Understanding vibrating systems in nature and technology requires sophisticated, flexible and ideally non-invasive vibration measurement tools. Laser Doppler vibrometry has proven to be the most accurate and reliable method of vibration measurement. In industrial research and development, Polytec vibration measurement systems are used to study objects of many different sizes, ranging from entire car bodies, aircraft components, engines and buildings to tiny micro-machines and hard disk drive components. There are countless other research applications in mechanical engineering, acoustics and many other engineering-related disciplines. Measure remotely on red-hot surfaces, on rotating components, analyze high-frequency ultrasonic tools and fully understand the dynamic behaviour of the most complex and delicate structures in 3D. See how Polytec's vibration measurement technology helps to reveal the true vibration, acoustics and dynamics of vibrating structures.
Applications of optical vibration measurement
A pumping heart, wings vibrating, sounds are emitted and detected – life without vibrations is hard to imagine. Understanding vibrating systems in nature and technology requires sophisticated, flexible, and ideally non-invasive measurement tools. Recent innovations like the QTec® multi-path interferometry further push the limits.
Measuring vibrations with light
Laser vibration measurement systems aka laser Doppler vibrometers (Figure 1) rely on the principle of laser interferometry, using an eye-safe laser (e.g. HeNe with λ = 633 nm, P < 1 mW) as light source. Inside the vibration measurement head, an optical beam splitter separates the laser beam into two components: a reference beam and a measuring beam. The measuring beam hits a spot on the vibrating surface and the backscattered light is frequency-shifted because of the Doppler effect. This light then mixes with the reference beam and a beat frequency is produced.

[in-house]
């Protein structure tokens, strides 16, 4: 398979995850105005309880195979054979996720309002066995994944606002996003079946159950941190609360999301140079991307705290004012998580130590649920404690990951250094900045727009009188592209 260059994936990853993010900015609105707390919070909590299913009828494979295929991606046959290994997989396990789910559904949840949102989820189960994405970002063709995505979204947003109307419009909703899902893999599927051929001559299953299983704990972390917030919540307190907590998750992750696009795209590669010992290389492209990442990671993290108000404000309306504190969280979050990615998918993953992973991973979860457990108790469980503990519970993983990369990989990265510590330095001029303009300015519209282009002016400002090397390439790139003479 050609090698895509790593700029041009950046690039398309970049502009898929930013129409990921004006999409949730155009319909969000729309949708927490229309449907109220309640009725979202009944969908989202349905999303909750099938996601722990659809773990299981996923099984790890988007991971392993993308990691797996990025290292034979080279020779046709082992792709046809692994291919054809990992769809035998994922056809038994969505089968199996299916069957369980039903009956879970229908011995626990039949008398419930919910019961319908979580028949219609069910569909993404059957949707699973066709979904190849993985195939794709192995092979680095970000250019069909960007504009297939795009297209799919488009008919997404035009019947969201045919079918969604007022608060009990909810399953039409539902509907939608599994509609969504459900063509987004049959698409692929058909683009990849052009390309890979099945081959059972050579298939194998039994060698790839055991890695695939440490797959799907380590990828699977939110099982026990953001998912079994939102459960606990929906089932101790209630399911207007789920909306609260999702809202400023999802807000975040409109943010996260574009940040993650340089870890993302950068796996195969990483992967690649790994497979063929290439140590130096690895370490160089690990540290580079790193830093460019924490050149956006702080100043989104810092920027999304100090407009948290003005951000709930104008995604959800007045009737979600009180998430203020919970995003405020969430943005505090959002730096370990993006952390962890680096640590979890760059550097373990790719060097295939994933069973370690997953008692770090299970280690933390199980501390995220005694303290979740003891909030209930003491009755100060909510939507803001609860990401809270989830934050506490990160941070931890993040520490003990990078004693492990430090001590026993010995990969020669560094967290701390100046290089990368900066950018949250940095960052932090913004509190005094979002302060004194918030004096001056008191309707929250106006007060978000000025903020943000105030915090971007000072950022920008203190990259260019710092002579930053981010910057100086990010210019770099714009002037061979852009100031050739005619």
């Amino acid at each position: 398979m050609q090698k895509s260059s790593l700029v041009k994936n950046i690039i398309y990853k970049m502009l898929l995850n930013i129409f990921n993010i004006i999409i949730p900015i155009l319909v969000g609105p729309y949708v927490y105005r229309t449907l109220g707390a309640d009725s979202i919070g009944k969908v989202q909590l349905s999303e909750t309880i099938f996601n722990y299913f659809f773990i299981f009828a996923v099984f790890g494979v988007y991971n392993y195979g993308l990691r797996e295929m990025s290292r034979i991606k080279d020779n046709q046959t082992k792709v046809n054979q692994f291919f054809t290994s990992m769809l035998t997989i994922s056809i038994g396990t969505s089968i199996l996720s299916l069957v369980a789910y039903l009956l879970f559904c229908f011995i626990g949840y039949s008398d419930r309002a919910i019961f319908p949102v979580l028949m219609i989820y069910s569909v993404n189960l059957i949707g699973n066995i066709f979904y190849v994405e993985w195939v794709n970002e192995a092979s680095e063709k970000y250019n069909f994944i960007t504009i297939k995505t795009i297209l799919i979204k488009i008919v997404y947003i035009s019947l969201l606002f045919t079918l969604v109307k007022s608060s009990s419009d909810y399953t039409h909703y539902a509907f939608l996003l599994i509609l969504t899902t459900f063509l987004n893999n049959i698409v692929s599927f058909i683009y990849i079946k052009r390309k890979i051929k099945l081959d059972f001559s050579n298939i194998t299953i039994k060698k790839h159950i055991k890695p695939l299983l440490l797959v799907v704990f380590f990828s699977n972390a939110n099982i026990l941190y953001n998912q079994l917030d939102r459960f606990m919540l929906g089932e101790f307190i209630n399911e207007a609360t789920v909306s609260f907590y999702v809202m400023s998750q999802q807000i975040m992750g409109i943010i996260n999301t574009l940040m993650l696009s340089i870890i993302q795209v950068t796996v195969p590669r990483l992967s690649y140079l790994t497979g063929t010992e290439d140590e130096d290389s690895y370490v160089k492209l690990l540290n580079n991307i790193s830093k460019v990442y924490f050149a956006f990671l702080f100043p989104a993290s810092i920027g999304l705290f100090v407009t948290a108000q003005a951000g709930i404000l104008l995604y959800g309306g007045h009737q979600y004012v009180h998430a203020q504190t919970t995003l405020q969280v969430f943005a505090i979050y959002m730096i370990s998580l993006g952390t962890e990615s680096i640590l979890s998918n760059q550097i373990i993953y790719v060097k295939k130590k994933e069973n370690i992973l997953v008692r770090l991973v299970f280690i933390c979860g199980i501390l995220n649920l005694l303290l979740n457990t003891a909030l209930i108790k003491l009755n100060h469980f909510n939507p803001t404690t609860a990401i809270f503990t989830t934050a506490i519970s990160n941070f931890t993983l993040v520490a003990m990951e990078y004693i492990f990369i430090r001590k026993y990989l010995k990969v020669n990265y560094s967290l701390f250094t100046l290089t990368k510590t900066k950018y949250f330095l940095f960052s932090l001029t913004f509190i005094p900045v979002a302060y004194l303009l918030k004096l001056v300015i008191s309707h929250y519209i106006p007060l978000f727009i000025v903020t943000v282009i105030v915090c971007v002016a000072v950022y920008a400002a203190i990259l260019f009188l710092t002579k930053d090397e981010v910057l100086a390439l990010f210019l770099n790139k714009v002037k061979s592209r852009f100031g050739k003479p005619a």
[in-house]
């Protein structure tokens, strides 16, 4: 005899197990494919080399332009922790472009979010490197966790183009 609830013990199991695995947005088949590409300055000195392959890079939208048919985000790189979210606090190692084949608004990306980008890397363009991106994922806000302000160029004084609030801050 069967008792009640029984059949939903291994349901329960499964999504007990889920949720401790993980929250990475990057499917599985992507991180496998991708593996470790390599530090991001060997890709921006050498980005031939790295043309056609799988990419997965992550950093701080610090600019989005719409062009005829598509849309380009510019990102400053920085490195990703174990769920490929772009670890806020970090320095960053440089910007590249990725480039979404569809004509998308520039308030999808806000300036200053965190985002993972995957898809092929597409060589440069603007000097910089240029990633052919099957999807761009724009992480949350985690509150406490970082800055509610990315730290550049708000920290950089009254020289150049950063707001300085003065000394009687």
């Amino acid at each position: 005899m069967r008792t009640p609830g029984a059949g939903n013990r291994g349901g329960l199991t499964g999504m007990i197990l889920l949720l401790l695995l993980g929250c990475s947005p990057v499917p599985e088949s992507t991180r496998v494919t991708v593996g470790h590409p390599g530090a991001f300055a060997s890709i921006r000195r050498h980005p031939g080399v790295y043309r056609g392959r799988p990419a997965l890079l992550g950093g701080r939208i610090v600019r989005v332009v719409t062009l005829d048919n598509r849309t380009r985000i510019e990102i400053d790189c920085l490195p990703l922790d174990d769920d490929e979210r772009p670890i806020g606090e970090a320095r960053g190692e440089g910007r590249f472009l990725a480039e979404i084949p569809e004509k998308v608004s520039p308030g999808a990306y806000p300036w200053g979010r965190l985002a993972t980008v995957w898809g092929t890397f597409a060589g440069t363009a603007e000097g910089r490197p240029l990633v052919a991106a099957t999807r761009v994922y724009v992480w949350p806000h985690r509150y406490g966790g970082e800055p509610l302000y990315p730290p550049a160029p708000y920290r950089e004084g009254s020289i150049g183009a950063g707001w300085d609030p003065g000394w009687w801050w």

How to measure vibrational velocity?
The frequency modulation of the light intensity is proportional to the vibration velocity. Whenever the measured vibrating object moves by half a wavelength of the HeNe laser (λ = 316 nm), the intensity will run through a full light-dark cycle. A light-sensitive sensor converts the changes in light intensity into an electronic signal. The frequency fD of these light-dark cycles is proportional to the speed v of the measured object as follows:
fD= 2 × v/ λ
Download the full whitepaper about the advantages of optical vibration measurement.
Currently, shot-noise-limited vibration measurement achieves an amplitude resolution far below a picometer during displacement demodulation. Today, laser vibration measurement has almost unlimited potential and is used in a wide range of applications. Vibration measurement data can therefore now be obtained with greater precision and efficiency, even for applications where conventional vibration sensor technology cannot be used.